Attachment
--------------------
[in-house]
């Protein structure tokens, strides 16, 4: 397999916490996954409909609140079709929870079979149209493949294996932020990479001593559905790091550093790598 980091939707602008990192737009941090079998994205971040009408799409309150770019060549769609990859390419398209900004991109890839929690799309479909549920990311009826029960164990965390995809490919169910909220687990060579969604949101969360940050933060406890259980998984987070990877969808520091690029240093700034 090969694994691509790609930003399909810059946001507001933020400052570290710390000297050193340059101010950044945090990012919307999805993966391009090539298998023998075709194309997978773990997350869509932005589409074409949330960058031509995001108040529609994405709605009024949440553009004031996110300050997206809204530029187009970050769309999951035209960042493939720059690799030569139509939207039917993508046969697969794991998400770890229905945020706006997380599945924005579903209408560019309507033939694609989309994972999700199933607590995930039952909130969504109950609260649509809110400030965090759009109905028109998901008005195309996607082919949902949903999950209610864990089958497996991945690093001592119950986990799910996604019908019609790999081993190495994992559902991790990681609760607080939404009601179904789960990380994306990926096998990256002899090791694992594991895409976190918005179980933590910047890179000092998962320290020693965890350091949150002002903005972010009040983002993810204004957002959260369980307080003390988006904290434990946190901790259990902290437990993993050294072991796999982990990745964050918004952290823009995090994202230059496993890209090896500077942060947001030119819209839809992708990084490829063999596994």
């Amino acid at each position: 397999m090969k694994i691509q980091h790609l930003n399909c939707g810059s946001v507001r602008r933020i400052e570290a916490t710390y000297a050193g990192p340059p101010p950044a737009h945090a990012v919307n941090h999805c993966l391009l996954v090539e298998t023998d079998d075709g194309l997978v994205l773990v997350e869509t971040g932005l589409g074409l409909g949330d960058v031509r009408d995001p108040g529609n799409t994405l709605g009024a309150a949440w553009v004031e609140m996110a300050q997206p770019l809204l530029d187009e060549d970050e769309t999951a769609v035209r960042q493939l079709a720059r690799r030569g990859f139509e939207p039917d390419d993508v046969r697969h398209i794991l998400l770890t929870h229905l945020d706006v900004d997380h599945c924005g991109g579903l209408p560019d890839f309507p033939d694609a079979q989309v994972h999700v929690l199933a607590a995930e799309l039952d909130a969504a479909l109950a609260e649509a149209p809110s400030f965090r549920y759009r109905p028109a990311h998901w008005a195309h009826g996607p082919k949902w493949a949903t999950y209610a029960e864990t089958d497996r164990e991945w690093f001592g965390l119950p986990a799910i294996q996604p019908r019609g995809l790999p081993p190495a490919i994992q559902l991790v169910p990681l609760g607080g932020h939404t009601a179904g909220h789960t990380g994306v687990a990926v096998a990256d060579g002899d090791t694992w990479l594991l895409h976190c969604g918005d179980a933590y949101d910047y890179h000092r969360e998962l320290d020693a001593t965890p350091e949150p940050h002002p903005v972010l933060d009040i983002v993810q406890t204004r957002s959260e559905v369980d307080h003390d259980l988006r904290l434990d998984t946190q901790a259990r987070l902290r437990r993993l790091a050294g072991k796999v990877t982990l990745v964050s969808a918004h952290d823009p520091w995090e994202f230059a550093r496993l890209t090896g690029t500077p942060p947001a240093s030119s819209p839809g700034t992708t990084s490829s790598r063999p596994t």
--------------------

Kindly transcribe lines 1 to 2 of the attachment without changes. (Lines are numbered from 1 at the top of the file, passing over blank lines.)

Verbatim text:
[in-house]
């Protein structure tokens, strides 16, 4: 397999916490996954409909609140079709929870079979149209493949294996932020990479001593559905790091550093790598 980091939707602008990192737009941090079998994205971040009408799409309150770019060549769609990859390419398209900004991109890839929690799309479909549920990311009826029960164990965390995809490919169910909220687990060579969604949101969360940050933060406890259980998984987070990877969808520091690029240093700034 090969694994691509790609930003399909810059946001507001933020400052570290710390000297050193340059101010950044945090990012919307999805993966391009090539298998023998075709194309997978773990997350869509932005589409074409949330960058031509995001108040529609994405709605009024949440553009004031996110300050997206809204530029187009970050769309999951035209960042493939720059690799030569139509939207039917993508046969697969794991998400770890229905945020706006997380599945924005579903209408560019309507033939694609989309994972999700199933607590995930039952909130969504109950609260649509809110400030965090759009109905028109998901008005195309996607082919949902949903999950209610864990089958497996991945690093001592119950986990799910996604019908019609790999081993190495994992559902991790990681609760607080939404009601179904789960990380994306990926096998990256002899090791694992594991895409976190918005179980933590910047890179000092998962320290020693965890350091949150002002903005972010009040983002993810204004957002959260369980307080003390988006904290434990946190901790259990902290437990993993050294072991796999982990990745964050918004952290823009995090994202230059496993890209090896500077942060947001030119819209839809992708990084490829063999596994």